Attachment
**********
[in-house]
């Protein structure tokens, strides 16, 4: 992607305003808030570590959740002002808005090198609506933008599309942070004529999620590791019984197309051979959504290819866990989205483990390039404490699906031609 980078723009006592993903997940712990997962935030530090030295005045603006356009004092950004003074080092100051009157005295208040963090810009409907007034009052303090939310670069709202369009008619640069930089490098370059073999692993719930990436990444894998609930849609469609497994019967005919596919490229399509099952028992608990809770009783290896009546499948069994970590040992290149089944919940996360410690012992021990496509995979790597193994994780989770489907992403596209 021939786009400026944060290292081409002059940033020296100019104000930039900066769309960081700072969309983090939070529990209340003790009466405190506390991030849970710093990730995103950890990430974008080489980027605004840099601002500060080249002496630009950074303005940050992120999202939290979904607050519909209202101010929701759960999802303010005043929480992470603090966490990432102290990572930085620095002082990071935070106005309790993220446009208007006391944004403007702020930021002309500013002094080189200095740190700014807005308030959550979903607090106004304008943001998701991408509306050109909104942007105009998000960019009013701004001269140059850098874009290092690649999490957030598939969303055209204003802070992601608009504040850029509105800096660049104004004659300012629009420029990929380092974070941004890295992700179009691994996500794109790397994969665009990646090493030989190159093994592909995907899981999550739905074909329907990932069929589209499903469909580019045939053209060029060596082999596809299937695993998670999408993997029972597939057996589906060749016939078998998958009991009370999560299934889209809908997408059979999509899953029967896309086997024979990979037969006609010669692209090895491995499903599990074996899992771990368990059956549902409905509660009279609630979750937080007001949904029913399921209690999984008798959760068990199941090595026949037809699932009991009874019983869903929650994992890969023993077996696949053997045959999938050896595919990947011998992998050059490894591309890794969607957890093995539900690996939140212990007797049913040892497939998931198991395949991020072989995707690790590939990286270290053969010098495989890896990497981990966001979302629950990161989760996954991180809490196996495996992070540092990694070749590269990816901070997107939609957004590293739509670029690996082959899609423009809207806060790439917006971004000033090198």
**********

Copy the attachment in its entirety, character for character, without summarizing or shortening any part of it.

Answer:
[in-house]
């Protein structure tokens, strides 16, 4: 992607305003808030570590959740002002808005090198609506933008599309942070004529999620590791019984197309051979959504290819866990989205483990390039404490699906031609 980078723009006592993903997940712990997962935030530090030295005045603006356009004092950004003074080092100051009157005295208040963090810009409907007034009052303090939310670069709202369009008619640069930089490098370059073999692993719930990436990444894998609930849609469609497994019967005919596919490229399509099952028992608990809770009783290896009546499948069994970590040992290149089944919940996360410690012992021990496509995979790597193994994780989770489907992403596209 021939786009400026944060290292081409002059940033020296100019104000930039900066769309960081700072969309983090939070529990209340003790009466405190506390991030849970710093990730995103950890990430974008080489980027605004840099601002500060080249002496630009950074303005940050992120999202939290979904607050519909209202101010929701759960999802303010005043929480992470603090966490990432102290990572930085620095002082990071935070106005309790993220446009208007006391944004403007702020930021002309500013002094080189200095740190700014807005308030959550979903607090106004304008943001998701991408509306050109909104942007105009998000960019009013701004001269140059850098874009290092690649999490957030598939969303055209204003802070992601608009504040850029509105800096660049104004004659300012629009420029990929380092974070941004890295992700179009691994996500794109790397994969665009990646090493030989190159093994592909995907899981999550739905074909329907990932069929589209499903469909580019045939053209060029060596082999596809299937695993998670999408993997029972597939057996589906060749016939078998998958009991009370999560299934889209809908997408059979999509899953029967896309086997024979990979037969006609010669692209090895491995499903599990074996899992771990368990059956549902409905509660009279609630979750937080007001949904029913399921209690999984008798959760068990199941090595026949037809699932009991009874019983869903929650994992890969023993077996696949053997045959999938050896595919990947011998992998050059490894591309890794969607957890093995539900690996939140212990007797049913040892497939998931198991395949991020072989995707690790590939990286270290053969010098495989890896990497981990966001979302629950990161989760996954991180809490196996495996992070540092990694070749590269990816901070997107939609957004590293739509670029690996082959899609423009809207806060790439917006971004000033090198």